I think, look, whenever you're starting at a company of the size of some of the companies I've worked for, these big multinational companies, you need to expend a lot of energy at the start to build your network. It's pretty hard to achieve a great deal unless you know the people you're working with. So you're going to find that the first three to six months, you spend a lot of time going for coffees with people. I mean, maybe they're virtual coffees, you know, just over Zoom or what have you, but you need to put in that legwork early on because until you have understood how people operate at the company, whether that's the culture, but also what the individuals are like and what makes them tick and so on, it's hard to really make a lot of headway. You need to spend time with your team. You need to make those relationships count because, you know, the deeper those relationships go, the easier it is to really bind together and do things when, you know, particularly when the times are tougher, you might be in a crisis, for example. And you need to have that connectivity and that sort of understanding to be able to get through those. 

How do you like to stay up to date with new marketing and communication approaches and technologies? 

I think it's always something that's a challenge, but we're quite lucky in that it has become a lot easier through, for example, LinkedIn, social media more generally, to follow people that are kind of leaders, influences in those particular areas. And that's a great help. So, I suppose something like ChatGTP is a kind of excellent recent example. It's not something that I have been able to use a lot with work just yet, but it's something that I am sort of trying to follow in terms of the latest developments and kind of how it might be used and so on. And I think you've just got to stay hungry to learn. You've got to keep reading, keep looking at things, keep sort of going back to people that you find, who are interesting.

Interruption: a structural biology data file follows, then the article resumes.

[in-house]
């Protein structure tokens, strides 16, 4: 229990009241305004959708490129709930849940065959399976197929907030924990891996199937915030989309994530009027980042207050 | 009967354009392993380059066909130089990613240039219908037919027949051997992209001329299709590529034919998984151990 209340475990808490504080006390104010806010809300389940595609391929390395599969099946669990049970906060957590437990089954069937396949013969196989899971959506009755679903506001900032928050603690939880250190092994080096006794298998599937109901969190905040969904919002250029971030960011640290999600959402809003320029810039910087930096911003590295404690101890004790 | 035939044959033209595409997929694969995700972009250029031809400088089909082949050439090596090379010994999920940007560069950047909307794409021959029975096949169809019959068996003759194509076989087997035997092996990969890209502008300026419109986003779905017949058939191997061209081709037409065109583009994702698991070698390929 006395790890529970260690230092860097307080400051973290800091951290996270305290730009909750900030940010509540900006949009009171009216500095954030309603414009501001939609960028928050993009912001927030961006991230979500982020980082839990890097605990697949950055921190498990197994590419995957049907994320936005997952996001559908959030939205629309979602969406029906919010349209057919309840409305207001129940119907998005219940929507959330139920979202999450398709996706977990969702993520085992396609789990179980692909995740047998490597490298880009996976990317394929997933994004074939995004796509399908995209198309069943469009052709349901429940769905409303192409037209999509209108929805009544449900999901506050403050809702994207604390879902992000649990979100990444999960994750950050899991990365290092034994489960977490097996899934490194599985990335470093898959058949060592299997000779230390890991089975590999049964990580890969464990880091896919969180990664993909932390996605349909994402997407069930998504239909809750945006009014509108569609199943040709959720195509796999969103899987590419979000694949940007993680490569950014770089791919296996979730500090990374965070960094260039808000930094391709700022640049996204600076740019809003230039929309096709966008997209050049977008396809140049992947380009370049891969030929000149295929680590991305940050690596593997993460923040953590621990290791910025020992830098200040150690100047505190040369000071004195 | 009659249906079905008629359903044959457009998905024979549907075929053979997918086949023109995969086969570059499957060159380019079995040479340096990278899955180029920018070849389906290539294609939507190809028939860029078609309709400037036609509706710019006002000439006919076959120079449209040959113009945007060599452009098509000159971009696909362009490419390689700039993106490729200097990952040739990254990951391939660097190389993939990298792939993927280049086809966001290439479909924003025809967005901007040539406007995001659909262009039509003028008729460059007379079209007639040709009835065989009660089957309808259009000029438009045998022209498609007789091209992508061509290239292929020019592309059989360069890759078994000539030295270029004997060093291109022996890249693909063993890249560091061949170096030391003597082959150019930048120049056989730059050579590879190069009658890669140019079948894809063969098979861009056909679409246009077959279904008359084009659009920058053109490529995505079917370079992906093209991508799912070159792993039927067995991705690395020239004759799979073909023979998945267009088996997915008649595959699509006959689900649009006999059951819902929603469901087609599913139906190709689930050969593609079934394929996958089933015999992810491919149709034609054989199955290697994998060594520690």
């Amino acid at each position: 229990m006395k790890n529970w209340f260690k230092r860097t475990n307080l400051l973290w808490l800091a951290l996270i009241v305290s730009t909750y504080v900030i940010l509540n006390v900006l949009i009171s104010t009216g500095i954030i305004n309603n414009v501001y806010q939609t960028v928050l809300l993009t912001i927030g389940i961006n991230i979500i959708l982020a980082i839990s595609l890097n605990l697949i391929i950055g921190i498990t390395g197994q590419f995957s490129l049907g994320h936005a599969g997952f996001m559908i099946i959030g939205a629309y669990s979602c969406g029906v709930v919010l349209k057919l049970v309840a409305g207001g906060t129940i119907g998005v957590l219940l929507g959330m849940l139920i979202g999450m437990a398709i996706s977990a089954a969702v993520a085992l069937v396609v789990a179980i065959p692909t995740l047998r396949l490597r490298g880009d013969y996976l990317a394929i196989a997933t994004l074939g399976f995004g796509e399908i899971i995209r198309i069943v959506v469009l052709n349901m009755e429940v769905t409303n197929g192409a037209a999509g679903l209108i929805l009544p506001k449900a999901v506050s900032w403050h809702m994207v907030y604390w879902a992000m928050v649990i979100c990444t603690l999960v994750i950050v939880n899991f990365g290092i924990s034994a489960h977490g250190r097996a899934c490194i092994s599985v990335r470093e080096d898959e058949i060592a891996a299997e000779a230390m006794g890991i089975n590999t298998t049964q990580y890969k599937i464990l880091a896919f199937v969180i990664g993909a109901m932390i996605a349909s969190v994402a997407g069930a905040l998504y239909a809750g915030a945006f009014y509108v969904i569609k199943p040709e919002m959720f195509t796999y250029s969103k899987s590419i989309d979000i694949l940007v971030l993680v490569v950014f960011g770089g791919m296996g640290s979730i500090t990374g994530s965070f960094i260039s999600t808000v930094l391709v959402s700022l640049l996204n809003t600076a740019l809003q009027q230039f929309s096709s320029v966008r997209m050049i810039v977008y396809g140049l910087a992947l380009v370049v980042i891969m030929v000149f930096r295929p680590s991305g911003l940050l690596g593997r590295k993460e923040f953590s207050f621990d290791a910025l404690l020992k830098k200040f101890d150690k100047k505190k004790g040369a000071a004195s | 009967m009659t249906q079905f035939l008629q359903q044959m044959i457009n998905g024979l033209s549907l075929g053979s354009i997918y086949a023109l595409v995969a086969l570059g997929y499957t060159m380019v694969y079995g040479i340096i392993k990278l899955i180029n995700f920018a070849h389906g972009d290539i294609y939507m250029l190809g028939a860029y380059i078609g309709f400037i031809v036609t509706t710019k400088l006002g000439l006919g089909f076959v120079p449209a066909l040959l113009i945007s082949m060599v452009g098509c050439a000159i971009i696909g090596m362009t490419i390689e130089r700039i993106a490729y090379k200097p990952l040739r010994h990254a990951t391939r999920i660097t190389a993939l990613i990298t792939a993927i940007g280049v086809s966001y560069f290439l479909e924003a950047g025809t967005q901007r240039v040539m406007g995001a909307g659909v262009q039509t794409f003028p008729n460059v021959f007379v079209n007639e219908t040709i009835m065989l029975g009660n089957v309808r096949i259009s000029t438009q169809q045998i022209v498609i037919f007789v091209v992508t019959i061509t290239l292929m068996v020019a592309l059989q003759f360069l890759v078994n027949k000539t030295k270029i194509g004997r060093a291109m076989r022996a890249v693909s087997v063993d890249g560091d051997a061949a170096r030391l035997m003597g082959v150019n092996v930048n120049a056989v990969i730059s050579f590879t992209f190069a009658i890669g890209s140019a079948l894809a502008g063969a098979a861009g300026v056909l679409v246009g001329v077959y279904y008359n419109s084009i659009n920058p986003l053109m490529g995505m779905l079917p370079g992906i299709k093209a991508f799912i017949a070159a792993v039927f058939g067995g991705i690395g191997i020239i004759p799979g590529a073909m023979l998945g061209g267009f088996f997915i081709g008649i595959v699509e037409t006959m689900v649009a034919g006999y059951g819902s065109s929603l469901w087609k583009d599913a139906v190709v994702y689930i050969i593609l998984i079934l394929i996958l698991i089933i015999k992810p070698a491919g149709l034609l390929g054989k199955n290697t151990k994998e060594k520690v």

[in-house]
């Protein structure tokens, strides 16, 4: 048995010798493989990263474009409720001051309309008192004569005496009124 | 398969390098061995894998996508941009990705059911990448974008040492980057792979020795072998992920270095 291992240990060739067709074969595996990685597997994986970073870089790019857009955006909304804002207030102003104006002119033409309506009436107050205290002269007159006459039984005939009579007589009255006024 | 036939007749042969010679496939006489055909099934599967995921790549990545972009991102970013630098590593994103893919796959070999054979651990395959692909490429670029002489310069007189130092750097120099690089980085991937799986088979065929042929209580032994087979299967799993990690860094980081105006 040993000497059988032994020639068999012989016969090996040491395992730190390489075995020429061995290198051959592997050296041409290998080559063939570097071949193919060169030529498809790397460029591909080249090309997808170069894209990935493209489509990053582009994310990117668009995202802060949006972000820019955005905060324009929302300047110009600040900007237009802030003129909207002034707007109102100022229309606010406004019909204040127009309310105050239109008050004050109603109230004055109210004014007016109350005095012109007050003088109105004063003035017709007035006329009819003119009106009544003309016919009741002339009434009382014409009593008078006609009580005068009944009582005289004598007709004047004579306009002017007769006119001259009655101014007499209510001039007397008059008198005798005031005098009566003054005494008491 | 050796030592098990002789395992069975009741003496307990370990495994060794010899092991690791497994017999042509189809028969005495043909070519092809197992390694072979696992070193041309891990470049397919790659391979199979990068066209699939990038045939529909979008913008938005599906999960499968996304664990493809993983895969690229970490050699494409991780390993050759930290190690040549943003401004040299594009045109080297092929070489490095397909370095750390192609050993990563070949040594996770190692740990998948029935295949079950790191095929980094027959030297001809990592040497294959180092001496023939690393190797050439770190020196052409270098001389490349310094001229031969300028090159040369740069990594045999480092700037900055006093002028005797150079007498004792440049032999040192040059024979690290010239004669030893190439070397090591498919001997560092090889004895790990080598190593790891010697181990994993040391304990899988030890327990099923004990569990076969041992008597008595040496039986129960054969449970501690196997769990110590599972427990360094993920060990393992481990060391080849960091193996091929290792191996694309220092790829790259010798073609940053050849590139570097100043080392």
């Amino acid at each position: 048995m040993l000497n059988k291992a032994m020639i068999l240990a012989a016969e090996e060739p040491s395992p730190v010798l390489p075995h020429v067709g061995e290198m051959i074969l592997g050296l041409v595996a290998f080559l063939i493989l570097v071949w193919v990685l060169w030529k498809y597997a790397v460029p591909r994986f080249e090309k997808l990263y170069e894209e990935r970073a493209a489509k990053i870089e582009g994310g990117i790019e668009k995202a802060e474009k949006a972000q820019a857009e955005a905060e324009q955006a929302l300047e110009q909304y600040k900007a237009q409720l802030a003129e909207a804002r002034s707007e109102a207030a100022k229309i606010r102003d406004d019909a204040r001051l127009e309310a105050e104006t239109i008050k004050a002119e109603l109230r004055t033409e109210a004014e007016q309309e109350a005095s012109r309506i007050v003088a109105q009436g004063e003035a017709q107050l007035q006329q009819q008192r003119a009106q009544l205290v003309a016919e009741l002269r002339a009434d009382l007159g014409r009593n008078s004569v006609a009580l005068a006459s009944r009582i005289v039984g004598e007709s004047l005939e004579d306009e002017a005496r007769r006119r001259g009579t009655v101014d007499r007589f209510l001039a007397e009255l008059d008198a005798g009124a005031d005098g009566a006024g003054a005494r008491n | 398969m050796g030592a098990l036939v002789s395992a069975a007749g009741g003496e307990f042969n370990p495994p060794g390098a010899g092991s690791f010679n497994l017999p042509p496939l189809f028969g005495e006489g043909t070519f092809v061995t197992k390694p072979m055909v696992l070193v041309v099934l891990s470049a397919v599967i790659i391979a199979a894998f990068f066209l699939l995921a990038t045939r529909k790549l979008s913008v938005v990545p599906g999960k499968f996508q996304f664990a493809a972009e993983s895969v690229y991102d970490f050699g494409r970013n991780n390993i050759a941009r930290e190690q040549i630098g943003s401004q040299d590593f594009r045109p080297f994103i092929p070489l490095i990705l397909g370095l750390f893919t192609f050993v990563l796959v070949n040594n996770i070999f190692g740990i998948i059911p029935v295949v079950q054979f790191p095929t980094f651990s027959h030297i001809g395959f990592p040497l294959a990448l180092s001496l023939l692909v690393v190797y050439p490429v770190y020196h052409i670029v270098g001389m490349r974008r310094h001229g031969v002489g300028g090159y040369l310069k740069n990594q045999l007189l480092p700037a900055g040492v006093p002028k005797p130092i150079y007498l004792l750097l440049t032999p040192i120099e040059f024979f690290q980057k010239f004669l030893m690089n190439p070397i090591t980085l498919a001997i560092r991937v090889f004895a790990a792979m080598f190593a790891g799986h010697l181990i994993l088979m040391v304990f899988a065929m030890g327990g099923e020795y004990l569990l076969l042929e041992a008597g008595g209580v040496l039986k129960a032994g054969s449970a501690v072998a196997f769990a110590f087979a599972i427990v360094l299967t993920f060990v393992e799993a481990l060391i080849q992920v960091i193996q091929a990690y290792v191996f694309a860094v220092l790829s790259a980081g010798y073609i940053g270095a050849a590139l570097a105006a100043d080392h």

So in my case, I'll just give you a couple of examples on the marketing side, which is an area that I work slightly less in. And so, I guess that the onus for me is to just keep sort of tabs on what's going on there. But Rory Sutherland is just an extraordinary brain. He writes a lot, so you can kind of just get a sense for his extraordinary sort of intellectual approach to marketing by reading his stuff. And somebody else who is a very well-known marketer is Seth Godin, who's written, you know, a bunch of books. He's on TED Talks, YouTube. So it's justmaking sure that you dip in from time to time that these people pop up on your feed and and I find that to be quite a useful way to to just keep up to date with things.

What is your approach to working with and communicating information to non-marketing or non-communication stakeholders, as an example such as a board of directors?

I think one of the challenges with communications is that showing the data that demonstrates you're having an impact can be quite difficult. That's because… I'll give you two examples, right? Thought leadership, that's a kind of staple of any big company that wants to sort of improve its brand and get its name out there. Now thought leadership you can measure in a way that is sort of fairly intuitive. You can say, you know, the more coverage you get of your most recent research paper, also the infographic or whatever, the better. And that's a fairly easy one. Now you can present to a board of directors and say, look, you know, since we started doing thought leadership or since we've ramped it up, look at all of these great stats we've got. Everything's moving in the right direction. And that's fantastic. That's a kind of easy one.